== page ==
sherry guill

Sherry Guill began walking on an underwater treadmill at SwimRVA so she could exercise despite knee pain.

Three years ago, Sheri Guill sat down at her computer and did a Google search on hydrotherapy. That was the start of her fitness journey.

Guill, who was 55 at the time, had never been much of an exerciser.

“My idea of exercise was playing ‘Candy Crush,’ ” she said, laughing.

But a bad knee that was causing her to limp and limiting her daily activities prompted her to check into local water options. The search led her to SwimRVA, the aquatics and fitness facility off Chippenham Parkway in Chesterfield County, where she started walking on an underwater treadmill in the 91-degree therapy pool.

A few weeks later, her physical therapist could tell she was doing something different.

“He said, ‘Whatever you’re doing, keep it up.’ ”

She did, and she found that her knee — as well as her whole body — gradually got stronger.

“Then one day, I tried the deep-water class,” Guill said.

From there, her interest in fitness took off.

Now, she goes to the SwimRVA facility for both water and land classes, including a Zumba dance class that she never thought she’d be able to do.

“I’m to the point now that I work out two to three hours at a time,” she said. She’s quick to say that she’ll never “look like a Barbie,” but she’s lost 30 pounds and all of her medical tests now show that she’s in good health.

“It’s never too late,” Guill said.

And a good place to start, as she and many others have discovered, is in the water.

For those who are out of shape or struggling with a joint issue, water is probably the best place to get into an exercise routine.

“Water exercise is much easier on your joints,” said Myles Phelps, assistant aquatics director at the Weinstein JCC in Richmond, “and it’s a good way to get a good cardiovascular workout.”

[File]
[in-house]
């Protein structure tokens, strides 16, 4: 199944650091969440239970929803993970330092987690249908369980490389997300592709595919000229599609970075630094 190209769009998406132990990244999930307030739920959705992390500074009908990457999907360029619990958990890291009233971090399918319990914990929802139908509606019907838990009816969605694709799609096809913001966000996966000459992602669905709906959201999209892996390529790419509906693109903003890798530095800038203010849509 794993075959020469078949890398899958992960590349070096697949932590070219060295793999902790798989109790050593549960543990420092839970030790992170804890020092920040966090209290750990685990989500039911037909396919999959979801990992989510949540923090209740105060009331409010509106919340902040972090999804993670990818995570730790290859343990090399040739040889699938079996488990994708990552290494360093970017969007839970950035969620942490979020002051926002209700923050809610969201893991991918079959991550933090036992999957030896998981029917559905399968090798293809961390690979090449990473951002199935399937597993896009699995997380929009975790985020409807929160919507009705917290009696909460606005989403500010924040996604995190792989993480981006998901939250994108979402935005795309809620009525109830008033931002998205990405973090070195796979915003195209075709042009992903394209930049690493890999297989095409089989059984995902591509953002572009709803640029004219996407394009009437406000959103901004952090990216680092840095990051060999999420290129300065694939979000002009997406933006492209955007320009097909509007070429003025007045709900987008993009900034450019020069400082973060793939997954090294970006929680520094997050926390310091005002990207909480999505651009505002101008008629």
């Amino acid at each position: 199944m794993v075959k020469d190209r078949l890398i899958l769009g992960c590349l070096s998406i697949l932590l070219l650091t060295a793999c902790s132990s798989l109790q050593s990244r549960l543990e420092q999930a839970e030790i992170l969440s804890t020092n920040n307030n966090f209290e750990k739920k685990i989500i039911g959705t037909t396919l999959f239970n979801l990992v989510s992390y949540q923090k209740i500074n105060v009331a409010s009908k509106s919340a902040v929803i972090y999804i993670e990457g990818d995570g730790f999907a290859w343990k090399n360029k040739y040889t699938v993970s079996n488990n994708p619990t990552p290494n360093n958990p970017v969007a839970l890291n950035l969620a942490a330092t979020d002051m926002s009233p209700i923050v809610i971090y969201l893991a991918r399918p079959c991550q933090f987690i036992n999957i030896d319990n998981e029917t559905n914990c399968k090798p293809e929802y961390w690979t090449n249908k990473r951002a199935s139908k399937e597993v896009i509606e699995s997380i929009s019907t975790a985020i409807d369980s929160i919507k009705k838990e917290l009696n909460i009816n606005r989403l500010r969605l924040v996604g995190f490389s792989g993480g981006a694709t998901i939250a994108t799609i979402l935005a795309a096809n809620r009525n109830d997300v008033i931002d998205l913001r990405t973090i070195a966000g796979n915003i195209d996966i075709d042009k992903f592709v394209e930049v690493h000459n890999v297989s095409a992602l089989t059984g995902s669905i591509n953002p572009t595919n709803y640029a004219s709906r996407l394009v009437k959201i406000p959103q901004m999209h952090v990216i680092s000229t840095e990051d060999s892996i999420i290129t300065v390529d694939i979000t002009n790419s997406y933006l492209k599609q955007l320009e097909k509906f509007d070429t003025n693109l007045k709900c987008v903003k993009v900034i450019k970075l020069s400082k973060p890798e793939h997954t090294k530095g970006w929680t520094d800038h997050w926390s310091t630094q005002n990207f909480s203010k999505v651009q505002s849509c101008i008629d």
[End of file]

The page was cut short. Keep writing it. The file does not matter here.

He’s seen people come in to use the pool who could barely walk, but within a few weeks of water exercise are moving much better.

He’s also seen individuals achieve huge weight-loss results by taking water classes or swimming laps.

“There are some great transformations we’ve seen here,” Phelps said.

While the benefits of water exercise are evident year-round at facilities like SwimRVA and the JCC, the same advances in fitness can be achieved outdoors in pools, lakes and rivers in the summer.

Most local outdoor pools open in the next couple of weeks, which will significantly boost the number of options in the area for lap swimming and water fitness in general.

Simply playing in the water can be a lot of exercise because of the natural resistance it provides.

Dr. Debbie Kelo, director of programs at SwimRVA, said people are often surprised at how hard a water workout can be. Newcomers to her Running University, a circuit-training, water workout designed for runners, often end up asking her for a water bottle.

“They say, ‘I didn’t know I was going to sweat so much,’ ” she said.

She encourages runners to take advantage of water workouts for cross-training and to give their joints a break from pounding pavement. Sometimes, though, it’s tough to convince runners they need that break.

“If we can get them off the road once a week, they’ll be able to continue to run longer,” Kelo said.

For Guill, the introduction to water therapy was life-changing. Not only did she overcome her knee problems, but she found a fitness family at SwimRVA that has encouraged her to do more than she ever thought she could. She spends about 12 hours a week working out at the facility, and feels stronger than ever before.

“I honestly wish I’d have known what I know now as a 20-year-old,” Guill said.

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Maria Howard is a group exercise instructor for the YMCA of Greater Richmond and the University of Richmond Weinstein Center.

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